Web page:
Basically, amidst Season 21's death, nihilism, misanthropy, it doesn't convey why there's something precious or special about Gareth to make his survival affirming. There are lines about his stellar military future fighting the Sontaran wars, but they jar with how Season 21 treated soldiers as merely contemptible cannon-fodder that Davison's Doctor didn't care about saving.

The only reason Gareth Jenkins doesn't die is because Saward knows he can't get away with going that far. Usually Doctor Who encapsulates the beauty of what still survives. But to Saward, anything less than a total body-count was a pantomime. Doctor Who was challenging because it generally renounced any 'just world' fallacies characterizing most family/kids' television. It's a show where bad things happened to good people (Edward Waterfield, Gharman, Laurence Scarman). Being family television for viewers too aware of world events to believe we live in any 'just world'. Saward's era inhabits a strange limbo between kiddie ethics and more gritty, nihilistic sci-fi. Resultantly, its attitude to its own grimness became crassly infantile.

Saward seemingly wanted to reassert that 'unjust world' view, against JNT's pantomime creep, but instead he achieved the worst of both worlds. Horrific slaughter, alongside the most infantile, despicable 'just world' excuses for why those slaughtered people were bad anyway, undeserving of the Doctor's protection - whether for being body-snatchers, smokers or for fighting back, or Peri's slowness to thank Colin for saving her life. Surviving Saward's arbitrary "just world" criteria usually demanded existing in a state of learned helplessness. Gareth only earns survival by being an uncritical fan.

Did Saward intend this sociopathic tone? Was it just the clash between what he, JNT and Levine wanted the show to be? Test-screen audiences can often demand amendments to make a film fit a 'just world' outlook. Sometimes (Deep Blue Sea) those amendments can be ruthless and vindictive. Perhaps Ian Levine's presence as JNT's singular test-screen audience, a manchild fan always wanting his way, pushed the show further into infantile, skewed 'just world' fallacies. Being made for Gareth Jenkins, an actual child fan, this was very 'just world', but enough to veto Saward's worst instincts. Jenkins survives because this is Doctor Who for a different audience.

It's actually possible to watch this sketch, prior to Saville's arrival, and almost forget the horror of him. Perhaps testament to Who's magic or Colin's reassuring stage presence, able to energetically whisk you away from real-world horrors even when they're literally footsteps away.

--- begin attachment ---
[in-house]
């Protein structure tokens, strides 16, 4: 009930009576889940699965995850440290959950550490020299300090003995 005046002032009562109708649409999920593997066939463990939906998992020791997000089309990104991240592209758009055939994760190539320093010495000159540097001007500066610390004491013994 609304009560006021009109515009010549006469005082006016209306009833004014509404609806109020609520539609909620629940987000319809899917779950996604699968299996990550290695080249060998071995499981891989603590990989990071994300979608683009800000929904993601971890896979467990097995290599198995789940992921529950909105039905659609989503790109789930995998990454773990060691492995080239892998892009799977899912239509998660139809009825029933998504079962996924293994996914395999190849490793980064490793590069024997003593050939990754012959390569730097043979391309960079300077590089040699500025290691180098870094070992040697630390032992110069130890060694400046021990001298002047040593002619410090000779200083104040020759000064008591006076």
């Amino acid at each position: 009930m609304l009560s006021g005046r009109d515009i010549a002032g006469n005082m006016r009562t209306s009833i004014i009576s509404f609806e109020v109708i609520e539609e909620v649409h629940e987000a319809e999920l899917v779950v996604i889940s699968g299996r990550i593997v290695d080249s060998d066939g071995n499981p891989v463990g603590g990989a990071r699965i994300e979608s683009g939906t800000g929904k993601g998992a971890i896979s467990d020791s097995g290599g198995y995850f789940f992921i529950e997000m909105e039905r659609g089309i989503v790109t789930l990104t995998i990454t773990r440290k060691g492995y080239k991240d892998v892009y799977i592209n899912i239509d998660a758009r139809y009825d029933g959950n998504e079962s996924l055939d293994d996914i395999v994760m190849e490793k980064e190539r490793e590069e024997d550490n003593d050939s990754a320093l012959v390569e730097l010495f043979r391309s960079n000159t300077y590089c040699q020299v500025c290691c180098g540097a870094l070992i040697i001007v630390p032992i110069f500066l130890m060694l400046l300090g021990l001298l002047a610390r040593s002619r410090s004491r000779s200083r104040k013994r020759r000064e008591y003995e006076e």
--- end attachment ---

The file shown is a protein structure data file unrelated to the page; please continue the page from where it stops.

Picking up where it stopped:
Saville's repugnant presence and manner here (Charlie Brooker aptly described seeing him 'like having a spider crawl across your brain') made chilling, unnerving viewing to me even before the revelations. His unnerving, odious invasiveness, and body language suggestive of wandering hands. Especially his downright reptilian advances toward Janet. A customary kiss on her hand shouldn't seem sinister, but there's an undertone of coercion and ensnarement. Like Saville's putting pressure on her to accept it for etiquette's sake or make Janet feel guilty or rude if wishing to escape the slimy gesture. Providing uncomfortable insight into his grooming methodology. The overdue exposure of Saville's crimes and emerging arsenal of horror stories about his every vile deed was important. Unfortunately, it also quickly became an overwhelming distraction from ongoing scandalous injustices concerning our poor, sick and disabled suffering from lethal Tory austerity cuts and ATOS/DWP sanctions. Its victims frequently demonized as scroungers deserving of excessive punishment and indignity, by the same papers milking Savillegate's outrage for all its infoshock power to dampen critical thinking.

Perhaps Savillegate helped sell the lie of our more 'enlightened' age where we 'know better' than those dark days of Saville's 1970's mesmeric popularity. Even whilst zombie capitalism persists to keep the most sadistic, cruel decision-makers in immovable, powerful government positions to cause ever more misery for the vulnerable.

Even in death, his evil outlives him.